When Nebraska first joined the Big Ten, the conference made the decision to split the then-12 schools into two divisions: the Legends and the Leaders. The division names were a nod to the conference’s history and future. It lasted two years.
When the Big Ten later added Maryland and Rutgers to the lineup, division realignment was necessary and new names were too. The conference settled on something a little more simple: East and West.
If you need a quick refresher on who is where in the Big Ten, here’s the rundown:
East: Penn State, Ohio State, Michigan, Indiana, Maryland, Michigan State, Rutgers
West: Nebraska, Wisconsin, Iowa, Minnesota, Northwestern, Illinois, Purdue
Are the two divisions unbalanced? Well, it at least looks that way from a championship game perspective. Since the East and West divisions were formed in 2014, the East has won every Big Ten title game. As a result, the rumor has started circulating that maybe the Big Ten will realign the divisions. Or, maybe the divisions will be eliminated entirely. It’s something the Big Ten really isn’t commenting on right now, but there’s a reason for all of this discussion: the College Football Playoff.
Take last season, for instance. No. 6 Ohio State beat No. 21 Northwestern, 42-24, in the Big Ten title game. But the win wasn’t enough. Alabama, Clemson, Notre Dame and Oklahoma were the four teams selected, but it was the team slotted one ahead of the Buckeyes out of that top 4 that really stung: SEC championship runner-up Georgia.
The Buckeyes went 12-1 and won their league championship game. Is that not enough?
"Clearly, Alabama and Clemson have separated themselves, and they have earned everything that they've earned in the last couple years," Big Ten commissioner Jim Delany said at Big Ten Media Days. "But I'm not sure that the strength of schedule or the conference championship has been adequately rewarded."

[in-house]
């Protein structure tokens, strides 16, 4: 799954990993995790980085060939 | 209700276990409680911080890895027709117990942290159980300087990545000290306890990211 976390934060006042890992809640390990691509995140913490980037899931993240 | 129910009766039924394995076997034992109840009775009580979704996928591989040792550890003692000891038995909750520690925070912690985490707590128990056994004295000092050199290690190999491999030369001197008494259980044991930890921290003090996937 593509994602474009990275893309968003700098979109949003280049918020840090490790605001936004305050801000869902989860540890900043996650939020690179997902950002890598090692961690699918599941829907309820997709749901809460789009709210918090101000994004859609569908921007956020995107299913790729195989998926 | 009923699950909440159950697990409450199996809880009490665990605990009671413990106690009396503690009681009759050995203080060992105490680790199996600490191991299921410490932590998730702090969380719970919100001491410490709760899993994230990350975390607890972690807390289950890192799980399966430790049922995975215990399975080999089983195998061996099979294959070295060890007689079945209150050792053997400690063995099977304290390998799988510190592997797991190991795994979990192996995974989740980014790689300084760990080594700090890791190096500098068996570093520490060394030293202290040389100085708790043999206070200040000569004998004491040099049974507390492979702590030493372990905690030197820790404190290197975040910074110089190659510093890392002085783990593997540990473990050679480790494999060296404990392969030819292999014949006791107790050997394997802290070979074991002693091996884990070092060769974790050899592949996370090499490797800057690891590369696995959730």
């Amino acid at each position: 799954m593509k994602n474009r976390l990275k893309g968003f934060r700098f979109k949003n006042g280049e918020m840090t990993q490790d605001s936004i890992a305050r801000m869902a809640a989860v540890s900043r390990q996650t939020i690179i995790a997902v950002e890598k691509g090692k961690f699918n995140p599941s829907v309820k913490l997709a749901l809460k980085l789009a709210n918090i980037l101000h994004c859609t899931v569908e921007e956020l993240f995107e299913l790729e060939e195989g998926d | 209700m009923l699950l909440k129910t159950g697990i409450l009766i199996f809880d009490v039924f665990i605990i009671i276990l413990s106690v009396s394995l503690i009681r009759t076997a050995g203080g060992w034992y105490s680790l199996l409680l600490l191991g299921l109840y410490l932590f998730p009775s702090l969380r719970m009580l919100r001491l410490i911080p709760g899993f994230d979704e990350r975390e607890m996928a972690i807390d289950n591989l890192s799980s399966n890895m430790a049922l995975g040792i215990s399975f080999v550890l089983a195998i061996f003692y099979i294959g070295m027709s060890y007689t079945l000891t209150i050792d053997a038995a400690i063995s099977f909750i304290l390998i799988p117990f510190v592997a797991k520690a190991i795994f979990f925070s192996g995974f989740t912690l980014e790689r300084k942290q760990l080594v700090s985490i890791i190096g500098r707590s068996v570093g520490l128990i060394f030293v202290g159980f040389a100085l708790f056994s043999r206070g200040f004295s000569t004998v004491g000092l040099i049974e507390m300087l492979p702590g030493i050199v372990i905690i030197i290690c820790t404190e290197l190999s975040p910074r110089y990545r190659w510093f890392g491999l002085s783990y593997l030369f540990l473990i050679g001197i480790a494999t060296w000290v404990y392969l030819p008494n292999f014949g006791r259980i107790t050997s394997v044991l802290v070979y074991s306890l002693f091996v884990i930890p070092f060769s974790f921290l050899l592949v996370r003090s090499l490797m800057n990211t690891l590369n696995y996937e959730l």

So, what should the Big Ten do? Media Days brought the discussion of conference expansion and strenght of schedule. But let’s go back to the divisions. Can the Big Ten solve its playoff problems simply by realigning? The Big Ten coaches discussed realignment on Thursday and Friday, offering all kinds of thoughts about the possibility.
Let’s look at some of those responses.
Penn State coach James Franklin
“We look at how the divisions are, how the divisions are broken up right now. I think the East is very strong and has been very strong for a number of years, and I think obviously you can have the argument over history, there's ebb and flow, but if you look at the East it's pretty strong. Probably similar in a lot of ways with the SEC West is like. So I think we've got to at least have a discussion. Not necessarily saying we need to make any changes, but we need to have a discussion.”
Indiana coach Tom Allen
“Well, you know, bottom line is those are decisions that I have nothing to do with. I've been in multiple conferences when you have cyclical opportunities for teams to rise up and have a certain level of play on the field, and so I think we play in a great league that is highly competitive and we play teams from both divisions. That's a decision that others might make. If it changes, it changes. If it doesn't, it doesn't. But we just play the teams that show up on game day.”
Illinois coach Lovie Smith
“We have the people that have perennially been pretty good, and, of course, we know we have to catch them. But if you look at our conference as a whole, top to bottom, I feel like it's a strong league, and to make it, of course, you have the ones up top. But it's about the middle of the crew. Each week, of course, you have to be ready.”
Michigan State coach Mark Dantonio
“I have not heard about the realignment of the divisions, but I guess change is inevitable, and at some point in time things happen, so I'll just deal with it as it comes.”